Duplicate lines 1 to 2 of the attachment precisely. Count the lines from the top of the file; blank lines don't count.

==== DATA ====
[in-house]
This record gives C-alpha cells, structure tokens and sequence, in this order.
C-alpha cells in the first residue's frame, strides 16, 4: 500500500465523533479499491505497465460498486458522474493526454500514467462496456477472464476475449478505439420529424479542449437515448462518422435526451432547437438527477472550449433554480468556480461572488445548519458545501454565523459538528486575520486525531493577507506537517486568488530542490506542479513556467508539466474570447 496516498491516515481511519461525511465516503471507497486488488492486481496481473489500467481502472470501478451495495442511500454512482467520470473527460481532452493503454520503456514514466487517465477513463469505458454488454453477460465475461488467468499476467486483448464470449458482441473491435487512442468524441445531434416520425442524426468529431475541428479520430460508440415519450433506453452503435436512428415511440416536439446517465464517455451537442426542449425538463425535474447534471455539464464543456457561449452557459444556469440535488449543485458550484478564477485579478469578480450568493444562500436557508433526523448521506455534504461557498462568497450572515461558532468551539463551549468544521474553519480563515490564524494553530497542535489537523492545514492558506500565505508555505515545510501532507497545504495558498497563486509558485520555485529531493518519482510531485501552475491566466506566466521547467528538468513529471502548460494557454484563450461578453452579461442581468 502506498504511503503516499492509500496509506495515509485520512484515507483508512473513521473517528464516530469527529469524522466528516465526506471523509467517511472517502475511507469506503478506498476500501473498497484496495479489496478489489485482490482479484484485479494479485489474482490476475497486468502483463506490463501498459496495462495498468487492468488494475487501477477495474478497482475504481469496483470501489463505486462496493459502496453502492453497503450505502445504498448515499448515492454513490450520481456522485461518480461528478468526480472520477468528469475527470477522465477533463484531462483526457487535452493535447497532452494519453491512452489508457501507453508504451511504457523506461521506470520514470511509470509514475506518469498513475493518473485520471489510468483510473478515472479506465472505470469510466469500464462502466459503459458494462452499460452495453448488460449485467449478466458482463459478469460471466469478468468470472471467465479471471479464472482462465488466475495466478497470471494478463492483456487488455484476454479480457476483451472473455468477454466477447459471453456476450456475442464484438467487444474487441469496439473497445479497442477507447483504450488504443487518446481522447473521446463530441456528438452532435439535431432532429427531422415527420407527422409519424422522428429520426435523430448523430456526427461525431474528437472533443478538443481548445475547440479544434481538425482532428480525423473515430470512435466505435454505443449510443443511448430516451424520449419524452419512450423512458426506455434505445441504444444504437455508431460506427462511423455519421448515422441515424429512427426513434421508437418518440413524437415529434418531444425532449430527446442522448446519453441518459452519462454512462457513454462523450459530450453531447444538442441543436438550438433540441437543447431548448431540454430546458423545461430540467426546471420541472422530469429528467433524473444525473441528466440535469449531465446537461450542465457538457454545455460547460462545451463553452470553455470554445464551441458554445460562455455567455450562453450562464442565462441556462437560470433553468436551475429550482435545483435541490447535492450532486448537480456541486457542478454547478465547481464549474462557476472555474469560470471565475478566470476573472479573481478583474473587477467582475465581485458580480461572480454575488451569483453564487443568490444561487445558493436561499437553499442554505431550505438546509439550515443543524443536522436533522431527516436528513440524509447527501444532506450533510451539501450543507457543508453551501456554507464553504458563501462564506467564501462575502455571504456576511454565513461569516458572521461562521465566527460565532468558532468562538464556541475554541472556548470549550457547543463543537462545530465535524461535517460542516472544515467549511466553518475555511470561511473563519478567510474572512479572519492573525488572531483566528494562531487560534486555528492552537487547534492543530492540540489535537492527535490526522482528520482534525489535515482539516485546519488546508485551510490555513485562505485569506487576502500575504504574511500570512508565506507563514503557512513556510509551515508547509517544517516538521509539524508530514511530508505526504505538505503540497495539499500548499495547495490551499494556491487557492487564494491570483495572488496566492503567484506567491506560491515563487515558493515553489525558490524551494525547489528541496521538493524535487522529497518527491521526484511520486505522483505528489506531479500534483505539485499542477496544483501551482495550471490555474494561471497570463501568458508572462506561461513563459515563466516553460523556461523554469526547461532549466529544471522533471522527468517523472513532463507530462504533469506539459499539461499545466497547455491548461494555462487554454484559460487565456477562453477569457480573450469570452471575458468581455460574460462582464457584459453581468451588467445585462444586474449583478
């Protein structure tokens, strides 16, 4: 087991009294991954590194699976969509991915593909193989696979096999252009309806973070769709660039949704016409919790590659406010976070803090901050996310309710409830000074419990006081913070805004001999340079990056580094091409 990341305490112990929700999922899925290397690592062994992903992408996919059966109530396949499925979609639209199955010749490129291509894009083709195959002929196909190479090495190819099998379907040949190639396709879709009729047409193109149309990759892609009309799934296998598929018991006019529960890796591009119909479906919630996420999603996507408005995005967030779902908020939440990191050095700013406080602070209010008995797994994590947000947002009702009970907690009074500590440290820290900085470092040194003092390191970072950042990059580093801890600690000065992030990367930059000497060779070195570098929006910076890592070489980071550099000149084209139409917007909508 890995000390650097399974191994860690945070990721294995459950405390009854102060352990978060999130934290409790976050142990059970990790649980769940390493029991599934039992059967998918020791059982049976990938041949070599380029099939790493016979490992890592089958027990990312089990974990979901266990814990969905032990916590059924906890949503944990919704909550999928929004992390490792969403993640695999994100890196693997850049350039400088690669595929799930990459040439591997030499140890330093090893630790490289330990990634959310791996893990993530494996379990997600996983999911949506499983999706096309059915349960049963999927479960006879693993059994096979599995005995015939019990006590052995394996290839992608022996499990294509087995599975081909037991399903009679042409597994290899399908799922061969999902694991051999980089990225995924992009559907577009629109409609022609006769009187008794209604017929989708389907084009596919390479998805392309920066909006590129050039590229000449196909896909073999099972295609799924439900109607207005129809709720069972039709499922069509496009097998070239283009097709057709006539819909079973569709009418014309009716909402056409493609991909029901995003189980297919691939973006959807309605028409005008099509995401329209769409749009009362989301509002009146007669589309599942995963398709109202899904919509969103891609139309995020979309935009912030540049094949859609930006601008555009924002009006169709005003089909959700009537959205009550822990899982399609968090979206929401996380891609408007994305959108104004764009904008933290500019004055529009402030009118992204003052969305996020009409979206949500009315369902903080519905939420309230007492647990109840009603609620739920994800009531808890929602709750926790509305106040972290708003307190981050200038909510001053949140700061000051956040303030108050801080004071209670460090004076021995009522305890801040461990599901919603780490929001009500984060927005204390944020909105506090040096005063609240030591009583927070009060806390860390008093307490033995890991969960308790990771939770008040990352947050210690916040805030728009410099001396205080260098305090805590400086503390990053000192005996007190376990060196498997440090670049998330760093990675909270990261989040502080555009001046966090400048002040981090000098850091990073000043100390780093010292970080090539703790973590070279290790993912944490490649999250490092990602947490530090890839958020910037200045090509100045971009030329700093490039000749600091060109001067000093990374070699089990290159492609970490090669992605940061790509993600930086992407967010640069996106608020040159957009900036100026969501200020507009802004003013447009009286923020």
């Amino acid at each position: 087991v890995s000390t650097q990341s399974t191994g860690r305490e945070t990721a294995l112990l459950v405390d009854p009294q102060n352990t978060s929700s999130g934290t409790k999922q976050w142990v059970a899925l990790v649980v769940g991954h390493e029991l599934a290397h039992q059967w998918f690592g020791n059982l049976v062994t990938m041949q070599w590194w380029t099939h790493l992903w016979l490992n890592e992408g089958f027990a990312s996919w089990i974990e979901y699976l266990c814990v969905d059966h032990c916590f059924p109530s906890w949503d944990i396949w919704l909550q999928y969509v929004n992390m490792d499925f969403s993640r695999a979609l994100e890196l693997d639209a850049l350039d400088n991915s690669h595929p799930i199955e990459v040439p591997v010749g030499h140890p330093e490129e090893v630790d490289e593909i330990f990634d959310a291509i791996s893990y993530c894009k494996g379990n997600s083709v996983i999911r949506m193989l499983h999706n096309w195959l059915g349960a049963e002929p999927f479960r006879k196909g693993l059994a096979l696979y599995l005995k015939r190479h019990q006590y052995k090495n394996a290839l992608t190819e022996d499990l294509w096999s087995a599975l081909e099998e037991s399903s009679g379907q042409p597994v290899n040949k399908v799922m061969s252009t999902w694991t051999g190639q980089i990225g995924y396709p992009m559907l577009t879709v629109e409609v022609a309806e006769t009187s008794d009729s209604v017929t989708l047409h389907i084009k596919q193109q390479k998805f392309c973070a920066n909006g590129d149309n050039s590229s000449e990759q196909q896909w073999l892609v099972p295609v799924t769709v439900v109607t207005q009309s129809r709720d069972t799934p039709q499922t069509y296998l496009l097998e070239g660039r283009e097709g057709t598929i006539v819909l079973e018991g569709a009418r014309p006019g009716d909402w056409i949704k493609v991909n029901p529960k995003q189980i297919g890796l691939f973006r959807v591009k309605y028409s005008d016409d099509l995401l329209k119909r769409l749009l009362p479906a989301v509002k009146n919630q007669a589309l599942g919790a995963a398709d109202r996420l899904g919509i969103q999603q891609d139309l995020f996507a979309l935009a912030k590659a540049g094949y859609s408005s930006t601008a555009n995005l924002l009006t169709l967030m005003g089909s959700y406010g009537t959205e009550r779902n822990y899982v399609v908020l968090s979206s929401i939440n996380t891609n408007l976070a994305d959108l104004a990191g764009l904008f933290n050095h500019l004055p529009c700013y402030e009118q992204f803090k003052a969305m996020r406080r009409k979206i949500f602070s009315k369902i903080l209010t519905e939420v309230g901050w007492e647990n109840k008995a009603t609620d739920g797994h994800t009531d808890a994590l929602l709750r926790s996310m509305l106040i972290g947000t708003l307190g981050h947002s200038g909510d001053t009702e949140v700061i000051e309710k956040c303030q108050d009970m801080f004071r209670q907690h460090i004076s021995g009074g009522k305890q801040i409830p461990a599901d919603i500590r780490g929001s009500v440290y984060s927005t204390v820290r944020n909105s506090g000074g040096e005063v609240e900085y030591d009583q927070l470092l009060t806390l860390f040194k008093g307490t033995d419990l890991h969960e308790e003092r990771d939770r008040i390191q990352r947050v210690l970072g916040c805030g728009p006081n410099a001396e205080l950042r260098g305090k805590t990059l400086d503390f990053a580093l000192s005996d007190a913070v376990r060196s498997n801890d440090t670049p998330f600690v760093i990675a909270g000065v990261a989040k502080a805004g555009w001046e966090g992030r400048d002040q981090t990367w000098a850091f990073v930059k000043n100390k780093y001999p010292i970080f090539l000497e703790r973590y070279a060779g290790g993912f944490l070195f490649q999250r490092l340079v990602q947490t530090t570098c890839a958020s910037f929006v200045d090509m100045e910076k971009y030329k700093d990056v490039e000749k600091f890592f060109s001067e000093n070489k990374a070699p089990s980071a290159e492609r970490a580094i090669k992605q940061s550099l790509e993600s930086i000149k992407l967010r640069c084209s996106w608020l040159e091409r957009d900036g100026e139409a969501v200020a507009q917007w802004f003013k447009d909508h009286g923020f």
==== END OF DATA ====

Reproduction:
[in-house]
This record gives C-alpha cells, structure tokens and sequence, in this order.